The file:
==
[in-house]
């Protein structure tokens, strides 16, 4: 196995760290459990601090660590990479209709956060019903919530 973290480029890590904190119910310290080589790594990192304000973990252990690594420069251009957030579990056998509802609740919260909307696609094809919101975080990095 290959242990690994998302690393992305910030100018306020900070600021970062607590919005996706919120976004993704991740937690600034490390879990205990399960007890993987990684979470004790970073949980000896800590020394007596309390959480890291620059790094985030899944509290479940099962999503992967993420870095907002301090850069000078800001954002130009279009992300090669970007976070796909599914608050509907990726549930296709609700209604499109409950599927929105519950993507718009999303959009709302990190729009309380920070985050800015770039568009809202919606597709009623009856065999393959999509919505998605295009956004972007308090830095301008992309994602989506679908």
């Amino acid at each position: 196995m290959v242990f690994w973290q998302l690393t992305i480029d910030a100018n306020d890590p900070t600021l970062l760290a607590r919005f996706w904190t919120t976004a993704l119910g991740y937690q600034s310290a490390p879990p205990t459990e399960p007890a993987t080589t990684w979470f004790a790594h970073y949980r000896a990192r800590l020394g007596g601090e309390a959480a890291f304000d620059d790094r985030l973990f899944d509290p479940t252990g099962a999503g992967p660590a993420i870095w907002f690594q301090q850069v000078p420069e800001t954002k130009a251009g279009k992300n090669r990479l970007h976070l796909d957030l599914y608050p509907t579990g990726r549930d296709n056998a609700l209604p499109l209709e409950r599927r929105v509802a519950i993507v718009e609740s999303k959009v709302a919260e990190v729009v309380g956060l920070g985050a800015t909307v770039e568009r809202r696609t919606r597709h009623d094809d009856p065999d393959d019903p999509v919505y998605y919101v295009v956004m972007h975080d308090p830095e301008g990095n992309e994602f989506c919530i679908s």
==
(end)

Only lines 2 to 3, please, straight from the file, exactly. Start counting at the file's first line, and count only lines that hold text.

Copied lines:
């Protein structure tokens, strides 16, 4: 196995760290459990601090660590990479209709956060019903919530 973290480029890590904190119910310290080589790594990192304000973990252990690594420069251009957030579990056998509802609740919260909307696609094809919101975080990095 290959242990690994998302690393992305910030100018306020900070600021970062607590919005996706919120976004993704991740937690600034490390879990205990399960007890993987990684979470004790970073949980000896800590020394007596309390959480890291620059790094985030899944509290479940099962999503992967993420870095907002301090850069000078800001954002130009279009992300090669970007976070796909599914608050509907990726549930296709609700209604499109409950599927929105519950993507718009999303959009709302990190729009309380920070985050800015770039568009809202919606597709009623009856065999393959999509919505998605295009956004972007308090830095301008992309994602989506679908």
């Amino acid at each position: 196995m290959v242990f690994w973290q998302l690393t992305i480029d910030a100018n306020d890590p900070t600021l970062l760290a607590r919005f996706w904190t919120t976004a993704l119910g991740y937690q600034s310290a490390p879990p205990t459990e399960p007890a993987t080589t990684w979470f004790a790594h970073y949980r000896a990192r800590l020394g007596g601090e309390a959480a890291f304000d620059d790094r985030l973990f899944d509290p479940t252990g099962a999503g992967p660590a993420i870095w907002f690594q301090q850069v000078p420069e800001t954002k130009a251009g279009k992300n090669r990479l970007h976070l796909d957030l599914y608050p509907t579990g990726r549930d296709n056998a609700l209604p499109l209709e409950r599927r929105v509802a519950i993507v718009e609740s999303k959009v709302a919260e990190v729009v309380g956060l920070g985050a800015t909307v770039e568009r809202r696609t919606r597709h009623d094809d009856p065999d393959d019903p999509v919505y998605y919101v295009v956004m972007h975080d308090p830095e301008g990095n992309e994602f989506c919530i679908s």